123RF.com/Bernard Yong

Keeping workplace stress in check is a job perfectly suited to the four-legged set, or at least that’s the hope of a few enterprising petting zoos and some companies.

Organizations such as Squeals on Wheels, a mobile petting zoo in Potomac, Md., bring animals into workplaces for employees to cuddle, pet and hold as a break from hectic office life. According to Grant Phillips, the company’s co-owner, the animal visits help boost employee morale and act as a stress reliever. 

Read: Cadillac Fairview eases effects of Blue Monday with indoor puppy parks for Toronto workers

It’s usually the human resources department or office manager who sets up the animal visits, he adds, noting Squeals on Wheels’ petting zoo has visited many workplaces, from law firms to an ambassador’s house.

Cinemazoo Animal Agency, based in Abbotsford, B.C., brought its animals to Telus Communications Inc. last year as a surprise for the company’s 1,100 employees. “They did not say anything, and that’s usually how it goes for these ones,” says Jennifer Neville, Cinemazoo’s owner and operator. “They say nothing to their employees; it’s just a regular workday. And then they shut down at noon and invite the employees outside and there’s all these animals, there’s popcorn, there’s barbecue, and it’s just, ‘Go relax because we appreciate you.’”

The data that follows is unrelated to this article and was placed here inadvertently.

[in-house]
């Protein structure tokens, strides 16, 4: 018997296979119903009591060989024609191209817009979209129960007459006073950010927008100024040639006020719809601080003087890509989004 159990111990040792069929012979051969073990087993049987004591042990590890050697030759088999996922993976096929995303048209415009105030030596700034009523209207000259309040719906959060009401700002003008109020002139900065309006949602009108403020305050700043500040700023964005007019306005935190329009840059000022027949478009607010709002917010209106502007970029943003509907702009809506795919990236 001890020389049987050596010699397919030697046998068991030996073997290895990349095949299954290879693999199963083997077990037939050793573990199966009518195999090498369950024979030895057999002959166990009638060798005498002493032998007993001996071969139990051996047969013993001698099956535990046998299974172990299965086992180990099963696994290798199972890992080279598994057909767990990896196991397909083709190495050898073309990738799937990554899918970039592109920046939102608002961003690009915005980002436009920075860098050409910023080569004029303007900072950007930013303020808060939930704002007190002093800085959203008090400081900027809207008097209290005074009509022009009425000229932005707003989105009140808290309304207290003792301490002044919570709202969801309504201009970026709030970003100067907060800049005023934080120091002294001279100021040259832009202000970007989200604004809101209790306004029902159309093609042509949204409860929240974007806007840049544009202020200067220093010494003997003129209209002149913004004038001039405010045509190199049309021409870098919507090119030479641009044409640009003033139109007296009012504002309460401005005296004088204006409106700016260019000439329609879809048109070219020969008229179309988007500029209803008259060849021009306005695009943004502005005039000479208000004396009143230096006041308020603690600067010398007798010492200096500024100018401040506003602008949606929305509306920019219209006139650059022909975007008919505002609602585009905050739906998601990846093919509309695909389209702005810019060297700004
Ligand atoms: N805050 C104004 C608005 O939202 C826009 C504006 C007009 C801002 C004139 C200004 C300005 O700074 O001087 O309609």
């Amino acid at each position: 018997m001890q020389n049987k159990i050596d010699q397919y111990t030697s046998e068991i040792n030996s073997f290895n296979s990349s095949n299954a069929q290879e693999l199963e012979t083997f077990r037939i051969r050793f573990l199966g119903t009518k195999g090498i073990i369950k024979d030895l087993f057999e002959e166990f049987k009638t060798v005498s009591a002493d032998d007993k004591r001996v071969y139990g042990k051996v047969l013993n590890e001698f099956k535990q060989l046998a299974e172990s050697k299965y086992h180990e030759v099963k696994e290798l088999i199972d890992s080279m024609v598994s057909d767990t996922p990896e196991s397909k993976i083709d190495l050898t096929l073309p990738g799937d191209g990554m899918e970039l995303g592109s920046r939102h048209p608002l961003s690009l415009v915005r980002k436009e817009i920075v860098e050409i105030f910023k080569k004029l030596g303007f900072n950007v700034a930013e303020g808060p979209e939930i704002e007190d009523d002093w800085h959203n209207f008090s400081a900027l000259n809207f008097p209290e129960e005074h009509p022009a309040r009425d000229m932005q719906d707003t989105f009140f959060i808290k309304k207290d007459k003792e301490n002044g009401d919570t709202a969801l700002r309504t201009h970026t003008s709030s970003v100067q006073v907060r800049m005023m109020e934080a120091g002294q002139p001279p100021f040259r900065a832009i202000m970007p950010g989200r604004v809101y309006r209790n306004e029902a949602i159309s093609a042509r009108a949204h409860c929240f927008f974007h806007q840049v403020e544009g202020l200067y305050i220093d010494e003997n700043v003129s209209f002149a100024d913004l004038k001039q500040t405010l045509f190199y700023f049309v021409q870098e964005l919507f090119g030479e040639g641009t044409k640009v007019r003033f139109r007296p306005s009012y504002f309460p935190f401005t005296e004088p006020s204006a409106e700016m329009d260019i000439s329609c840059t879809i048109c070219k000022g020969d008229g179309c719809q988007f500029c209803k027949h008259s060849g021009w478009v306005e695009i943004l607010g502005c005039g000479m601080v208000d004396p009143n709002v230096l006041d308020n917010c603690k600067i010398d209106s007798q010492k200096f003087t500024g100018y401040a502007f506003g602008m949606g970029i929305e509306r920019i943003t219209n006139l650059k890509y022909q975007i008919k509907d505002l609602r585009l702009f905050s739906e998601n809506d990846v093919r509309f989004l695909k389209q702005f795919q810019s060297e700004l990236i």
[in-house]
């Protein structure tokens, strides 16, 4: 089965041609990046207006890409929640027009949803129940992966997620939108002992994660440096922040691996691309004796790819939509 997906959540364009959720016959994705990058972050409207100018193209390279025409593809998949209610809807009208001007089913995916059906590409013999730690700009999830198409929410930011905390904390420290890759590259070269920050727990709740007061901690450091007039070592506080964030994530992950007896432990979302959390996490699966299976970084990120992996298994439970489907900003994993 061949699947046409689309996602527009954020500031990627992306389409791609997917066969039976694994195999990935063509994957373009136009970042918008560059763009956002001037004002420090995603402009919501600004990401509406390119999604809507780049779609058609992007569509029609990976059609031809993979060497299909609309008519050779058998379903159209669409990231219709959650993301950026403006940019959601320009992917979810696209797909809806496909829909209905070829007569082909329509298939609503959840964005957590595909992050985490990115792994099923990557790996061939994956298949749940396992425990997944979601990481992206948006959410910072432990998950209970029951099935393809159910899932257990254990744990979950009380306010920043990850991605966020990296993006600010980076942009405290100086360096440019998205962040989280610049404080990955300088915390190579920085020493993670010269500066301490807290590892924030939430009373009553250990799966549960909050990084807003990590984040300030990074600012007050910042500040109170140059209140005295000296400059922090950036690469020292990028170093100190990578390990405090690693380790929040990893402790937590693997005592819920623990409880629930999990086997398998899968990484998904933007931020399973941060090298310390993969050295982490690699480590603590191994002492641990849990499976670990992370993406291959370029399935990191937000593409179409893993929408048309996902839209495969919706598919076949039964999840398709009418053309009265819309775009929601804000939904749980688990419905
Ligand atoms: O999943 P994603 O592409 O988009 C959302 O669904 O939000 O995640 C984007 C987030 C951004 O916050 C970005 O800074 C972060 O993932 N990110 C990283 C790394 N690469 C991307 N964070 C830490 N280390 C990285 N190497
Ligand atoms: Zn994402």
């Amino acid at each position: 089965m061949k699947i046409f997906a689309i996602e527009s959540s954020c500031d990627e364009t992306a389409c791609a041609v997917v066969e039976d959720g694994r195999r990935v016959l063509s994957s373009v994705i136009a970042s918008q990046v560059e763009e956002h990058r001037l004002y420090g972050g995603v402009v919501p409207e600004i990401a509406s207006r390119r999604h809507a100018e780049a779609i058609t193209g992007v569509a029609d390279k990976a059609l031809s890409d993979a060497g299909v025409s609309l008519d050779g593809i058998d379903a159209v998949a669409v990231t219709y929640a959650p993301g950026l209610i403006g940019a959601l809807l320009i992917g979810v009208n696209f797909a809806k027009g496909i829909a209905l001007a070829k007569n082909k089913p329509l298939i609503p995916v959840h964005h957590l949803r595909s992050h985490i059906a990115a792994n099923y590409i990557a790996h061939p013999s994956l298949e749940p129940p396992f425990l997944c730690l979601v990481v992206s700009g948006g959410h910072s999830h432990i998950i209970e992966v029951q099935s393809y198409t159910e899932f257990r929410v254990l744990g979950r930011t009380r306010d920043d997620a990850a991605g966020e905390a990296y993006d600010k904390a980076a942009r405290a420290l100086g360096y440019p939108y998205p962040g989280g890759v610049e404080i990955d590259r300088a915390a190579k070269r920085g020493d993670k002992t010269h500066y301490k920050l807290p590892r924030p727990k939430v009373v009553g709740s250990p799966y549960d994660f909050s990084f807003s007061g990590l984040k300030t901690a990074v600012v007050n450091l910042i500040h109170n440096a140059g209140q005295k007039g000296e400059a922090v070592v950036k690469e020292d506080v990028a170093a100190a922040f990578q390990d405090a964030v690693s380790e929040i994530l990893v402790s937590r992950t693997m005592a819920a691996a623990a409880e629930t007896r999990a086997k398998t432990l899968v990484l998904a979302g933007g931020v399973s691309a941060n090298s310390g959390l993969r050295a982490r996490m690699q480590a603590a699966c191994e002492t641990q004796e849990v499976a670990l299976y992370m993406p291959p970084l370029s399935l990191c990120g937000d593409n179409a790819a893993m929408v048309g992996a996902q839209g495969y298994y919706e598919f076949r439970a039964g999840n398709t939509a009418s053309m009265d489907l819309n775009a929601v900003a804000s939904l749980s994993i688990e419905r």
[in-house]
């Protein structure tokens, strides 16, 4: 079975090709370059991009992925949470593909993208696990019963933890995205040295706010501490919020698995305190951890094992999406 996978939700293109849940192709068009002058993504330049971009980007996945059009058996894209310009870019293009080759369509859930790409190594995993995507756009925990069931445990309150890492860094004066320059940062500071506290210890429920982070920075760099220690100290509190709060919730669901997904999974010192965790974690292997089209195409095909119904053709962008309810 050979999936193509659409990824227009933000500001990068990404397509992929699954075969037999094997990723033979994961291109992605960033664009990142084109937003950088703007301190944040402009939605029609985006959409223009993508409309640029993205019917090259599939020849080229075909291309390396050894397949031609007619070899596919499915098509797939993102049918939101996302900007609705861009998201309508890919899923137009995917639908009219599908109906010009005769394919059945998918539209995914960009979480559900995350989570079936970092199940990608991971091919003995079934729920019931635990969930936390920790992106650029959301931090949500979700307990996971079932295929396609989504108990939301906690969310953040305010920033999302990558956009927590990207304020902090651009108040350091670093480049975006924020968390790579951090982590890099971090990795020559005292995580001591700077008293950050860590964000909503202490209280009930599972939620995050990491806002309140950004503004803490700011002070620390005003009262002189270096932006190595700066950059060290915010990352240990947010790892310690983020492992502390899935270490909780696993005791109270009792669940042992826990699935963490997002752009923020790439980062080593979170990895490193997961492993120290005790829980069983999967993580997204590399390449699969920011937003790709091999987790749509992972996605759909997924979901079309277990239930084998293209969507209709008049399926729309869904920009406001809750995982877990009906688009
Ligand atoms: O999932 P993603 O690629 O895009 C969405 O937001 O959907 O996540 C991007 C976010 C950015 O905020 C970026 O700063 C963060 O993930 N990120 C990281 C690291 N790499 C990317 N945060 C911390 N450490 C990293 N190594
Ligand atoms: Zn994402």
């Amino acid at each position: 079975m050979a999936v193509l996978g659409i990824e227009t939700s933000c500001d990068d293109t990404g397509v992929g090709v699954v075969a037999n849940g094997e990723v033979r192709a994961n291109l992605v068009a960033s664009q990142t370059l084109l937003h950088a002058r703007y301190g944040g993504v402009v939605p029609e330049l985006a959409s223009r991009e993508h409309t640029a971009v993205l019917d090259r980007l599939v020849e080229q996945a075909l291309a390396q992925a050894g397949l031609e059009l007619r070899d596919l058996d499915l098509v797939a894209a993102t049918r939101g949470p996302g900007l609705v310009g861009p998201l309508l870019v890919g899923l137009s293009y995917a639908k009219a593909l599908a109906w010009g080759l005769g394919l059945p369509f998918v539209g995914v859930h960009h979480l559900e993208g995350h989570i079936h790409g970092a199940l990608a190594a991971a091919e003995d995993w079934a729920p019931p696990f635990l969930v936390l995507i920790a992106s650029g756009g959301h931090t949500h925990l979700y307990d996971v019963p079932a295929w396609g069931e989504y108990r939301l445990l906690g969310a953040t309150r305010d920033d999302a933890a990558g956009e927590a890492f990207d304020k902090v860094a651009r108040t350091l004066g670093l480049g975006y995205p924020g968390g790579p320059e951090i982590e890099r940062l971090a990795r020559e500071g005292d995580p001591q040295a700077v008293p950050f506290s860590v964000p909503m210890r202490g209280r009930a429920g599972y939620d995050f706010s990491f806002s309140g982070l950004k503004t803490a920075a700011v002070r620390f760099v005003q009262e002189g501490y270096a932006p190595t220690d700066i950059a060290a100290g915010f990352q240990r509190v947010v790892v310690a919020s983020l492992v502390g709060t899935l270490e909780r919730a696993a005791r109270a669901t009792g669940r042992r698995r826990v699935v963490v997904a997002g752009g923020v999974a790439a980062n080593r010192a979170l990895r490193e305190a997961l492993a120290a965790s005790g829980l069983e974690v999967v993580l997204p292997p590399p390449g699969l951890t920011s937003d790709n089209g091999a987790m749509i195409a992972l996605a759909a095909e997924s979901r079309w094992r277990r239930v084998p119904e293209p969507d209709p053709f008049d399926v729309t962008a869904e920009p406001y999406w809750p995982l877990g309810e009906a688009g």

Neville says employees often react to the animals by acting like children. “It’s like they’ve forgotten everything in their world and they let goats and bunnies crawl all over them and it’s awesome. There will be 40-, 50-year-olds, 60-year-olds, just as children again.”

Read: 25% of Canadian employees quit work due to stress: survey

While many employees will have a positive experience when animals visit the workplace, it’s important to be aware that everyone will feel differently about having a goat or a dog in the office, says Lisa Kay, president and lead consultant at Peak Performance Human Resources Corp.

“I think people who love puppies and animals look at these cute little creatures and say, ‘How could you not love it?’ But actually, the fact is, not everybody does,” she says. “I think being cognizant of that is really important.

“One person’s perk might be somebody else’s peril. . . . It could be extremely stressful for somebody if the sound of a dog barking is irritating to them or if they’re afraid of dogs or if they’ve been bitten in the past and they have a traumatic experience there. So not just jumping to the conclusion that everybody is going to welcome this is really important. And making sure, before you move in that direction and allow people to bring a pet to work, for example, that you’ve surveyed your workplace and [everyone is] comfortable.”

The potential for negative reactions is there, she notes. “I think it can have the opposite effect. It can cause a lot of stress; it can make people feel uncomfortable to even voice the fact that they are uncomfortable. You don’t want to defeat your own purpose by creating unwanted stress in an attempt to alleviate it.”

Read: A look at Mars’ pet-friendly workplace policies

Copyright © 2020 Transcontinental Media G.P. Originally published on benefitscanada.com

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